Here’s yet another quick little hack. I raided my junk box to cobble together a ground mount for my portable vertical. While this solved a couple of specific issues I had, it might only be of interest to a few of you folks out there.
I often support my 19-foot vertical with one of those inexpensive fishing poles from eBay. (I paid around $10 USD for my 7.2M pole.) I had been using a simple method for ground mounting. I shove a screwdriver in the ground, take the bottom cap off of the pole, and place the pole over the screwdriver. Voila!
While the screwdriver technique is a useful way to support my vertical, there are two issues with it. First, the screwdriver method places the bottom of the pole in direct contact with the dirt. This can gunk up the threads on the bottom of the pole. (Ask me how I know.) Next, since my homebrew 19-foot vertical takes up the entire length of the pole, the matchbox ends up too close to the ground for my liking. I made a simple little gizmo that addresses both of these issues.
From some scraps and junk I had on hand, I used the following:
- 5 inches of 1/2-inch PVC pipe
- Approx 6 inches of 3/4-inch PVC pipe
- 3/4″ x 1/2″ PVC reducer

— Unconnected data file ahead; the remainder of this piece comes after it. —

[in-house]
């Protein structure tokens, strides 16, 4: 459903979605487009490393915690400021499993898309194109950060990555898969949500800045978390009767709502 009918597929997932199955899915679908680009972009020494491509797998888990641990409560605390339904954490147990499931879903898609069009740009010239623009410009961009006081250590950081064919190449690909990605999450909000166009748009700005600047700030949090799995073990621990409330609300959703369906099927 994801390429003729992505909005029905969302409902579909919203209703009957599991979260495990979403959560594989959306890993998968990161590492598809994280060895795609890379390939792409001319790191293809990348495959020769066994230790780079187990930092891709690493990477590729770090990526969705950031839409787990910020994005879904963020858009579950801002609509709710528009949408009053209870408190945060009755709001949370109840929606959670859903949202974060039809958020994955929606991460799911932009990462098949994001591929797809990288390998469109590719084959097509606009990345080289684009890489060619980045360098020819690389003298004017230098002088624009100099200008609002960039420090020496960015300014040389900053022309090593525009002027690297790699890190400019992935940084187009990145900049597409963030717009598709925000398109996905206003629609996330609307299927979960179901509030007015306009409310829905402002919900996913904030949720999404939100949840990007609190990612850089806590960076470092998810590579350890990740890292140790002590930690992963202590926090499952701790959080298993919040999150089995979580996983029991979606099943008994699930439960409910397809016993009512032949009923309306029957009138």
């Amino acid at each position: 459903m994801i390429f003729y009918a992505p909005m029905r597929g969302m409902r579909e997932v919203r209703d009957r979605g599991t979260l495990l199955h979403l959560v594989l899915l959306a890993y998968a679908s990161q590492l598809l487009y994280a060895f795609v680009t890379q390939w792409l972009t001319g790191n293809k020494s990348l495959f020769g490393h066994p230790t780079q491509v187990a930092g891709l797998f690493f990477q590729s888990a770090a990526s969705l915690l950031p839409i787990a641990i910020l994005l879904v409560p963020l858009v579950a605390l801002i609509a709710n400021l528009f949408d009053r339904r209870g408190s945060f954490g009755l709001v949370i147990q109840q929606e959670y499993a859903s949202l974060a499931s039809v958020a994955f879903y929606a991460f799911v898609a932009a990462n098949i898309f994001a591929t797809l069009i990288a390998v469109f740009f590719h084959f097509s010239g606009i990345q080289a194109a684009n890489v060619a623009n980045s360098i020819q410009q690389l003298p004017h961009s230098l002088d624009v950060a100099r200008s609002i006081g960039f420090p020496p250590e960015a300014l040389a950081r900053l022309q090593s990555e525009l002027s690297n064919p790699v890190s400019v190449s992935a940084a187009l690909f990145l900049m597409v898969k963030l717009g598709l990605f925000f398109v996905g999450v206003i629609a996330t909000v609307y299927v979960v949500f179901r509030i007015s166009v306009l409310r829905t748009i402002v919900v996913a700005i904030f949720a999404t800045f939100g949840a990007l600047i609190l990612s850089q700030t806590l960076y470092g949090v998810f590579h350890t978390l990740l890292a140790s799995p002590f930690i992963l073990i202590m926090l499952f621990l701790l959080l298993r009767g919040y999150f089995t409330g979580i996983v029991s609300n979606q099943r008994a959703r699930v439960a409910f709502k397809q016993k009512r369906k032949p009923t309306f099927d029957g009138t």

- (2) 3/4″ PVC end caps (with flat ends)
- Stainless steel toilet float rod (1/4″ diameter x 10″ long. 1/4-20 threads on each end of the rod)
- (2) 1/4-20 nuts
- 1/4″ lock washer
- Duct tape (optional, for a better fit between the 1/2-inch PVC and the bottom of the pole)
- A dab of Lock-Tite thread locker
[Note: The PVC pipe I used works with the particular pole I use. If the bottom of your pole has a different inside diameter, you might need to use a different size pipe.]
I joined the two pieces of PVC pipe together with the PVC reducer. Then I glued the two end caps together, back-to-back. Next, I drilled a 1/4-inch hole through the center of the two end caps. I fastened the stainless steel rod with two nuts and a lock washer. I also used a dab of thread locker for good measure. I had to do some sanding on the 3/4-inch pipe to allow the end caps to slide on and off easier. At this point, you might want to put a layer or two of duct tape on the 1/2-inch pipe for a snug fit inside the pole.
In the field, I place the end cap assembly on the 3/4-inch pipe and shove the rod into the ground. The pole goes over the 1/2-inch PVC pipe, of course. This places the bottom of the pole about 8 inches above the ground. With lightweight poles, guying is unnecessary. For travel, I flip the end cap assembly around so that the bolt stores inside the pipe. This prevents poking holes in my backpack or bicycle pannier bags.
The threads on the end of the stainless steel rod pick up some dirt in use. It’s not a major problem but I might cut the rod off just above the threads. I haven’t decided yet.
That’s all there is to it. I’m hoping the accompanying pictures clarify how I built it.
72, Craig WB3GCK